After the last of these came a far more degenerate time, (at least among the young people,) I suppose, than ever before. Mr. Stoddard, indeed, had the comfort before he died, of seeing a time where there were no small appearances of a divine work among some, and a considerable ingathering of souls even after I was settled with him in the ministry, which was about two years before his death; and I have reason to bless God for the great advantage I had by it. In these two years there were nearly twenty that Mr. Stoddard hoped to be savingly converted; but there was nothing of any general awakening. The greater part seemed to be at that time very insensible of the things of religion, and engaged in other cares and pursuits. Just after my grandfather's death, it seeined to be a time of extraordinary dullness in religion: licentiousness for some years greatly prevailed among the youth of the town; they were many of them very much ad

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dicted to night-walking, and frequenting the tavern, and lewd practices, wherein some by their example exceedingly corrupted others. It was their manner very frequently to get together, in conventions of both sexes, for mirth and jollity, which they called frolicks; and they would often spend a greater part of the night in them, without regard to any order in the families they belonged to: and indeed family government did too much fail in the town. It was become very customary with many of our young people to be indecent in their carriage at meeting, which doubtless would not have prevailed to such a degree, had it not been that my grandfather through his great age (though he retained his powers surprisingly to the last) was not so able to observe thein. There had also long prevailed in the town, a spirit of contention between two parties, into which they had for many years been divided, by which was maintained a jealousy one of the other, and they were prepared to oppose one another in all public affairs.

But in two or three years after Mr. Stoddard's death, there began to be a sensible amendment of these evils; the young people showed more of a disposition to hearken to counsel, and by degrees left off their frolicking, and grew observedly more decent in their attendance on the public worship, and there were more that manifested a religious concern than there used to be.

At the latter end of the year 1733, there appeared a very unusual flexibleness, and yielding to advice in our young people. It had been too long their manner to make the evening after the sabbath,* and after our public lecture, to be especially the times of their mirth and company keeping. But a sermon was now preached on the sabbath before the lecture, to show the evil tendency of the practice, and to persuade them to reform it; and it was argued on heads of families, that it should be a thing agreed upon among them to govern their families, and keep their children at home at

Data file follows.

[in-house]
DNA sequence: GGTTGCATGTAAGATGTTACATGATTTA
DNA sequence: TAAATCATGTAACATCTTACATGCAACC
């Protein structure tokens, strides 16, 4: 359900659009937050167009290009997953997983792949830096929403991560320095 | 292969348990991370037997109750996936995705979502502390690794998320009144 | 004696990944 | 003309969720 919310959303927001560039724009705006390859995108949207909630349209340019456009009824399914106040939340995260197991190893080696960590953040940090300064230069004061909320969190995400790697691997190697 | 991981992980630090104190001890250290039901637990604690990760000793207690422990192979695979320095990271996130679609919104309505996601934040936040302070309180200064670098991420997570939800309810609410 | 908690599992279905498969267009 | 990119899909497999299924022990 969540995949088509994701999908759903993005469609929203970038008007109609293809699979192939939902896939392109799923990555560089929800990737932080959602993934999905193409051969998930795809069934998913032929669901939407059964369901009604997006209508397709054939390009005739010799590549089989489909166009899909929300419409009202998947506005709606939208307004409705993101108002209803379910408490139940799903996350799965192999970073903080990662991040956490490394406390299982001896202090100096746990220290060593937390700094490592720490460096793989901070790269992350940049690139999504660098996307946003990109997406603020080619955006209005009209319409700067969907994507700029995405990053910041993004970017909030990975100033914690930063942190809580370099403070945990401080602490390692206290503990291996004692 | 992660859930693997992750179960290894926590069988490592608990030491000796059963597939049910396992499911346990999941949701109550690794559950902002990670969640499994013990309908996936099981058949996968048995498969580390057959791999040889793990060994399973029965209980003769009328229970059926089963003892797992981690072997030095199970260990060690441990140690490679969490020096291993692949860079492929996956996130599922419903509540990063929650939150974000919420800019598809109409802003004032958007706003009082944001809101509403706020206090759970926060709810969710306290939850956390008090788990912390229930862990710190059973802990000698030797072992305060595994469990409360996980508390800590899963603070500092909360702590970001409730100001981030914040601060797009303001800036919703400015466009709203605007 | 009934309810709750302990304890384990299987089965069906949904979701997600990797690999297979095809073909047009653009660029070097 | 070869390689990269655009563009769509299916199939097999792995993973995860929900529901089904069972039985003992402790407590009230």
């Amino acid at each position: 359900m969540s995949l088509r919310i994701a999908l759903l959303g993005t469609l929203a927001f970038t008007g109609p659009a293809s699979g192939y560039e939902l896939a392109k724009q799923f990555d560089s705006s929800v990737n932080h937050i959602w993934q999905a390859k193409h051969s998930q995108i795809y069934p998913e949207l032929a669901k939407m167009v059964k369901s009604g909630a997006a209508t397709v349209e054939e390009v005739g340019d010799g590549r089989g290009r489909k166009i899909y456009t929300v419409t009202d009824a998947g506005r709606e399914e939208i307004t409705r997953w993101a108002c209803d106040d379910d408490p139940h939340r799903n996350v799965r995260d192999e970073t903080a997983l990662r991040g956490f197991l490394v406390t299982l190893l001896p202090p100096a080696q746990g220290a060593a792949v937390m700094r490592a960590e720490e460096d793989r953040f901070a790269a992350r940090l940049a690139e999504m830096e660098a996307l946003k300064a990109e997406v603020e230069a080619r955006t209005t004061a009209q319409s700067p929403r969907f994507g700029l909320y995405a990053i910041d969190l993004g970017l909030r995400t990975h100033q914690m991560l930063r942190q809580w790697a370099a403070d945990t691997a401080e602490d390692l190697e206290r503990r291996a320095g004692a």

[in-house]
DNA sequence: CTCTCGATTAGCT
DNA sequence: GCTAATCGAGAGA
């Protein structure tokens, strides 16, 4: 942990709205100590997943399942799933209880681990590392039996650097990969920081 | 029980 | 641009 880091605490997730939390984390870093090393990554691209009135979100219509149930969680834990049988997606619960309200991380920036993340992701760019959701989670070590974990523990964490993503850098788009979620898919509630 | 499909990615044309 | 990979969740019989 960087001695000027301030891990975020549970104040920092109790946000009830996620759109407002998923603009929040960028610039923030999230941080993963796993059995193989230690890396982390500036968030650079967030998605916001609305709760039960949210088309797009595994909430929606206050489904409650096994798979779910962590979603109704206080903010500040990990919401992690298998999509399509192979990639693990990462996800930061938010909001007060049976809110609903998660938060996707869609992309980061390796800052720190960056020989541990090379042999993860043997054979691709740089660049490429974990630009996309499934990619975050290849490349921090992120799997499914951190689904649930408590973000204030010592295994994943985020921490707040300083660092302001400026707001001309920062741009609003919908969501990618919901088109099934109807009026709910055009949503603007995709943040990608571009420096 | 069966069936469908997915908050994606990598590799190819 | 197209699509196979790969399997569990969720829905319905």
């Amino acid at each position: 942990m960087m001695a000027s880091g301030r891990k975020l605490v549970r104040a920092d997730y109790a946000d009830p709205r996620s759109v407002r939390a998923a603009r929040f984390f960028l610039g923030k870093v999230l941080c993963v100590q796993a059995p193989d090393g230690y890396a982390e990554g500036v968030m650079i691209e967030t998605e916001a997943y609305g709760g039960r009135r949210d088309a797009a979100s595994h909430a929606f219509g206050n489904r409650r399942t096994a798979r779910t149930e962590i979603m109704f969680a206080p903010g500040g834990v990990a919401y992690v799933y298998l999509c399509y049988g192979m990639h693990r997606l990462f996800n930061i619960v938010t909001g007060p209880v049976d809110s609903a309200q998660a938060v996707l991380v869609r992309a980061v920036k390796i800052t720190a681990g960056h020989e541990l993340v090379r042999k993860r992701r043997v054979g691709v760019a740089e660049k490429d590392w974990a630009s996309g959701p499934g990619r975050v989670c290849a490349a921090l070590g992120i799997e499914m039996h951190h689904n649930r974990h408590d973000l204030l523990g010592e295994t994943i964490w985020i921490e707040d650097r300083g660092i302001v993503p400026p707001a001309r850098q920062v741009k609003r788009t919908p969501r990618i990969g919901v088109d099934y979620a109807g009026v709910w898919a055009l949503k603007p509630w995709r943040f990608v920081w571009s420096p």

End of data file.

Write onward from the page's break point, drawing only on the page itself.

* It must be noted, that it has never been our manner to observe the evening that follows the sabbath; but that which precedes it, as a part of the holy time.

these times; and withal it was more privately moved that they should meet together the next day, in their several neighborhoods, to know each other's minds, which was accordingly done, and the motion complied with throughout the town. But parents, found little or no occasion for the exercise of government in the case; the young people declared themselves convinced by what they had heard from the pulpit, and were willing of themselves to comply with the counsel that had been given; and it was immediately, and I suppose almost universally, complied with; and there was a thorough reformation of these disorders thenceforward, which has continued ever since.

Presently after this, there began to appear a remarkable religious concern at a little village, belonging to the congregation, called Pascommuck, where a few families were settled, at about three miles distance from the main body of the town. At this place, a number of persons seemed to be savingly wrought upon. In the April following, A. D. 1734, there happened a very sudden and awful death of a young man, in the bloom of his youth; who being violently seized with a pleurisy, and taken immediately very delirious, died in about two days; which (together with what was preached publicly on that occasion) much affected many young people. This was followed with another death of a young married woman, who had been considerably exercised in mind about the salvation of her soul before she was ill, and was in great distress in the beginning of her illness; but seemed to have satisfying evidences of God's saving mercy to her, before her death; so that she died very full of comfort, in a most earnest and moving manner warning and counseling others. This seemed much to contribute to the solemnizing of the spirits of many young persons: and there began evidently to appear more of a religious concern on people's minds.

In the fall of the year I proposed to the young people, that they should agree among themselves to spend the evenings after lectures in social religion, and to that end divide themselves into several companies, to meet in various parts of the